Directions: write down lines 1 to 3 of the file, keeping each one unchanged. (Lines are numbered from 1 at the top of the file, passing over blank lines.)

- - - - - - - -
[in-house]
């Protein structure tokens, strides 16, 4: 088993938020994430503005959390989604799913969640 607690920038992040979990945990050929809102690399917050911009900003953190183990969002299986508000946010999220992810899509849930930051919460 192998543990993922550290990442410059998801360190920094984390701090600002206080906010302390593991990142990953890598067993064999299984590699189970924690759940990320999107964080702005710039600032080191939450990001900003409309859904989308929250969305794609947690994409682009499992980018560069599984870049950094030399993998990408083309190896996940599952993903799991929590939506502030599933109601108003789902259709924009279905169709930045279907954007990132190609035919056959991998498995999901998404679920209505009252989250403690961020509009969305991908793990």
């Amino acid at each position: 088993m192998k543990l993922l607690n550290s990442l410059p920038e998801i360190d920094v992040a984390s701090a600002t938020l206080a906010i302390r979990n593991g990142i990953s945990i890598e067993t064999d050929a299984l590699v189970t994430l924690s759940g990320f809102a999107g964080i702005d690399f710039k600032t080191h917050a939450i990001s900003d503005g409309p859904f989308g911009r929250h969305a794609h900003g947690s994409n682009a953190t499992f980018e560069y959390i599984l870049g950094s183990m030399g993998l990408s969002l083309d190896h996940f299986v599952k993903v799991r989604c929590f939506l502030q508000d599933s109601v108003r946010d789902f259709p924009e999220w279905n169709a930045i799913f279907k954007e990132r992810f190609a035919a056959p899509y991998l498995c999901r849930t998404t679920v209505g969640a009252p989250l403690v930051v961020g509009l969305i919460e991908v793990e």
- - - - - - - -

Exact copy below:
[in-house]
């Protein structure tokens, strides 16, 4: 088993938020994430503005959390989604799913969640 607690920038992040979990945990050929809102690399917050911009900003953190183990969002299986508000946010999220992810899509849930930051919460 192998543990993922550290990442410059998801360190920094984390701090600002206080906010302390593991990142990953890598067993064999299984590699189970924690759940990320999107964080702005710039600032080191939450990001900003409309859904989308929250969305794609947690994409682009499992980018560069599984870049950094030399993998990408083309190896996940599952993903799991929590939506502030599933109601108003789902259709924009279905169709930045279907954007990132190609035919056959991998498995999901998404679920209505009252989250403690961020509009969305991908793990």
């Amino acid at each position: 088993m192998k543990l993922l607690n550290s990442l410059p920038e998801i360190d920094v992040a984390s701090a600002t938020l206080a906010i302390r979990n593991g990142i990953s945990i890598e067993t064999d050929a299984l590699v189970t994430l924690s759940g990320f809102a999107g964080i702005d690399f710039k600032t080191h917050a939450i990001s900003d503005g409309p859904f989308g911009r929250h969305a794609h900003g947690s994409n682009a953190t499992f980018e560069y959390i599984l870049g950094s183990m030399g993998l990408s969002l083309d190896h996940f299986v599952k993903v799991r989604c929590f939506l502030q508000d599933s109601v108003r946010d789902f259709p924009e999220w279905n169709a930045i799913f279907k954007e990132r992810f190609a035919a056959p899509y991998l498995c999901r849930t998404t679920v209505g969640a009252p989250l403690v930051v961020g509009l969305i919460e991908v793990e």